That’s the correct result, so the calculator is working normally. It just doesn’t provide good results when the attenuation is very high or very low. Which doesn’t necessarily mean the result is wrong; I just wouldn’t have much confidence in it. Is this a beer?

Yeah, expected an OG of 1.066 and a FG close to 1.012, that’s why these results surprised me.

I am surprised as well with the results. I’ve been struggling with my Russian Imperial Stout which I was pretty much sure didn’t ferment enough and I started researching what could be wrong.

Original Brix: 25

Final Brix: 16

WCF: 1.04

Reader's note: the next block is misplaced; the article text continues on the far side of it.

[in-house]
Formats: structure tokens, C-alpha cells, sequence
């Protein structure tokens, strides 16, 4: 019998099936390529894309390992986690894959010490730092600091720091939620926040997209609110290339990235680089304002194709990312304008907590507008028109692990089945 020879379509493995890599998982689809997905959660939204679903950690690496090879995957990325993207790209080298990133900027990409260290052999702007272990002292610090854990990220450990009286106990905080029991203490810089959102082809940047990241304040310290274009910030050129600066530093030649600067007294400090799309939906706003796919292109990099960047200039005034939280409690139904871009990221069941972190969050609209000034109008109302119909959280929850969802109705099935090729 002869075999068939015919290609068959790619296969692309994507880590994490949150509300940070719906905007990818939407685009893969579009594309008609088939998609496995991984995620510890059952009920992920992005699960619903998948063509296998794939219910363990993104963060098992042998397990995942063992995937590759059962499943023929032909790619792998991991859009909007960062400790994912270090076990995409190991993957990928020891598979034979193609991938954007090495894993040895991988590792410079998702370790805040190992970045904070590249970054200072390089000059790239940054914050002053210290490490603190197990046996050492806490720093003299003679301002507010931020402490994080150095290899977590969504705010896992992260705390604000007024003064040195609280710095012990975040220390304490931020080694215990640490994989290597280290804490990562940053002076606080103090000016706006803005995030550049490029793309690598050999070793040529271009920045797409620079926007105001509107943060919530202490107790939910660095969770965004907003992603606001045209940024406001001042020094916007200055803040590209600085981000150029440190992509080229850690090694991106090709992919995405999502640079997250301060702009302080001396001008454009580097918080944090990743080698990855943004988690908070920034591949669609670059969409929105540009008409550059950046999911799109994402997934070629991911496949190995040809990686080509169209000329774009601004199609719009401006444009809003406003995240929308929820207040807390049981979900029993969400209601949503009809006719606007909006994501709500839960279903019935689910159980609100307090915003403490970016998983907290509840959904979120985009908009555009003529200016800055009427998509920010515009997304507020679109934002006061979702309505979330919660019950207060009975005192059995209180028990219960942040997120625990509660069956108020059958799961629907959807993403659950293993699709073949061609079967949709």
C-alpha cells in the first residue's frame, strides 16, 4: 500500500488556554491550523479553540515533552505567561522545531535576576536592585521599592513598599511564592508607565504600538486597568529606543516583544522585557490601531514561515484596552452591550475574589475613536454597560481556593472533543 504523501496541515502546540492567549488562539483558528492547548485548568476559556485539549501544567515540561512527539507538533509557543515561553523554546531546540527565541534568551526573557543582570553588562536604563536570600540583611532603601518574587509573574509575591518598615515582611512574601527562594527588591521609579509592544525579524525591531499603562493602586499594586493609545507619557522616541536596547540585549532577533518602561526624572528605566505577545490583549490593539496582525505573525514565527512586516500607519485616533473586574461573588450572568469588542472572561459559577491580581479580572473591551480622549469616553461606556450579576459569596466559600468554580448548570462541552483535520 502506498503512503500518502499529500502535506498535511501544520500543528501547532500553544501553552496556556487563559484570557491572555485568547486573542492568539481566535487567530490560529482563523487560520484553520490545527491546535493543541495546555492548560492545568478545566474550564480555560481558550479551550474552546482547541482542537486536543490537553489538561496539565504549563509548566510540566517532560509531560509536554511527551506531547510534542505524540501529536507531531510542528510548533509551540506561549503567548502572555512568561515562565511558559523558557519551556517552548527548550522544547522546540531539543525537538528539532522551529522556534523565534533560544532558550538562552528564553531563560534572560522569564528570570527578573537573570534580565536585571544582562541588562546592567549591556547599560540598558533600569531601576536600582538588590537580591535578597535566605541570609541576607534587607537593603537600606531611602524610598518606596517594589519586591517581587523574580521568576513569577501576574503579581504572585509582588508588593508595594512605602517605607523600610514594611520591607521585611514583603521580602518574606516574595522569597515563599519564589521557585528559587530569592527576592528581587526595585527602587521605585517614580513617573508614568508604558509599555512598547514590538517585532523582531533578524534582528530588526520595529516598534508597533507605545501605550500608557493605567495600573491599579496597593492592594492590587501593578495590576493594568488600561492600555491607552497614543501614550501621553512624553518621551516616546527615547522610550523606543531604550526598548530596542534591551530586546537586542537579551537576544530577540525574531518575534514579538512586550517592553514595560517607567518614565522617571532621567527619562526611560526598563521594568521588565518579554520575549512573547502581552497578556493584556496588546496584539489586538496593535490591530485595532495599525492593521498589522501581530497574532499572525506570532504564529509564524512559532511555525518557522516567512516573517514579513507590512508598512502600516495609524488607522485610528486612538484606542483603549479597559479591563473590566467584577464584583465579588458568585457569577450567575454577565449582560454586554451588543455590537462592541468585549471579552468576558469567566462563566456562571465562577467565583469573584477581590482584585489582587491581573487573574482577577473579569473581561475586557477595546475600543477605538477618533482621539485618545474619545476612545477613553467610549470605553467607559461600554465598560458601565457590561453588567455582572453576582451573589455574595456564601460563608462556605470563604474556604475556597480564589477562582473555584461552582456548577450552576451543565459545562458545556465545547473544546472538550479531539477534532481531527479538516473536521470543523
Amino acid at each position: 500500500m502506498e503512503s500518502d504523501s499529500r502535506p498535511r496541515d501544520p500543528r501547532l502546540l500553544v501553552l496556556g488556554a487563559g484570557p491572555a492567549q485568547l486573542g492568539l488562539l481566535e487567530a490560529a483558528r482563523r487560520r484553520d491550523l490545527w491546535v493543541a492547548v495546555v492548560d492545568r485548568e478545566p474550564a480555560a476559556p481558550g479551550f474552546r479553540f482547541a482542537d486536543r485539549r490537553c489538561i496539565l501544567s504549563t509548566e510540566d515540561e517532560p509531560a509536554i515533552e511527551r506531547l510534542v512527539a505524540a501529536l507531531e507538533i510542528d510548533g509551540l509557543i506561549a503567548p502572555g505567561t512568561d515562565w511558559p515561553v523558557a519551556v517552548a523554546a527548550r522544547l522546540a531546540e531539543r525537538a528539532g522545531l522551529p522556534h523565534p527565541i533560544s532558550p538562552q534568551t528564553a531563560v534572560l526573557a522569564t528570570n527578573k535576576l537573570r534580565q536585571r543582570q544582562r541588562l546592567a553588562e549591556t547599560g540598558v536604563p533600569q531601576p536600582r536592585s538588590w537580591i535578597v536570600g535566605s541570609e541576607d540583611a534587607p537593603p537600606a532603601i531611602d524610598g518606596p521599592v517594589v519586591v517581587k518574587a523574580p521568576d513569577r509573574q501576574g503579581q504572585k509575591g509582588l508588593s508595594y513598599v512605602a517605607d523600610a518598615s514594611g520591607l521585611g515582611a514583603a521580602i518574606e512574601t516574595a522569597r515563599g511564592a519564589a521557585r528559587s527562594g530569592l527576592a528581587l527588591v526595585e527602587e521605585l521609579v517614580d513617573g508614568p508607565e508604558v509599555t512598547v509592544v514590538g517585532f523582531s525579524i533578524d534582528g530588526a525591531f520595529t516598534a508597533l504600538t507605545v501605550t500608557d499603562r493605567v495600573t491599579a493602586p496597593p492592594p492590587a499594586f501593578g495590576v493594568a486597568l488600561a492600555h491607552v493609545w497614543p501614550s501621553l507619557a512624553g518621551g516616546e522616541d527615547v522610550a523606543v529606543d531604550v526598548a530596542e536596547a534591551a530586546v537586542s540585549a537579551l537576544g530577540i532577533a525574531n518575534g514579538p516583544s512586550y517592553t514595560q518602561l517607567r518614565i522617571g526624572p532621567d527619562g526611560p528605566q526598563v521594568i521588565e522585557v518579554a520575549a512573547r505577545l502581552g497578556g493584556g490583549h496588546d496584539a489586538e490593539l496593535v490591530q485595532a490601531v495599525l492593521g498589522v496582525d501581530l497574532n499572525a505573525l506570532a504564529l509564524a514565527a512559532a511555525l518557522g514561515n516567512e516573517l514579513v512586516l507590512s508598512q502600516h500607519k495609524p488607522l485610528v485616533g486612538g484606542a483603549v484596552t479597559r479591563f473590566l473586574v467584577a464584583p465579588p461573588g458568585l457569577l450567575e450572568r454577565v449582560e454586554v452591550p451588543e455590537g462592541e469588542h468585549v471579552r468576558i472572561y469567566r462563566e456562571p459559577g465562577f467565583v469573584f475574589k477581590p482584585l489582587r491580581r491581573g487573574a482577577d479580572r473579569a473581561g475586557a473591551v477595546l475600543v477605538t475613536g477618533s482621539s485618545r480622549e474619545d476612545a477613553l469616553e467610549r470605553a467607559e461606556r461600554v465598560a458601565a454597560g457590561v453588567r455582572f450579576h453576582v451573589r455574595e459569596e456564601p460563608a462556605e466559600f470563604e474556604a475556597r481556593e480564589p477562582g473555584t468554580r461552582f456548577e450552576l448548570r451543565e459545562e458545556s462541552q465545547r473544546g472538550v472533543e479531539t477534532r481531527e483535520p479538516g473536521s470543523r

Output FG with your formula: 14.9*P

I was shocked how huge the result is and I was sure something is wrong with the beer, but then I took the reading with a hydrometer and it showed 9*P, which is in line with popular formula from there:

http://primetab.com/formulas.html

The difference of 6*P is huge. What could be the reason of so big difference? I ultimately trusted the hydrometer and my taste – the beer turned out just fine. But the difference between results of your formula and popular software (Beersmith, Brewtarget and Northern Brewers calculator) got me really thinking and I have no clue what’s going on.

Thanks for your opinion!

[...] precisione degli strumenti che li hanno misurati. Per le densità uso il rifrattometro utilizzando questa formula per calcolare la SG, tenendo il fattore di correzione a 1.04. Non so dire se i numeri spacchino [...]

Hi Shaun, thank you very much for this calculator.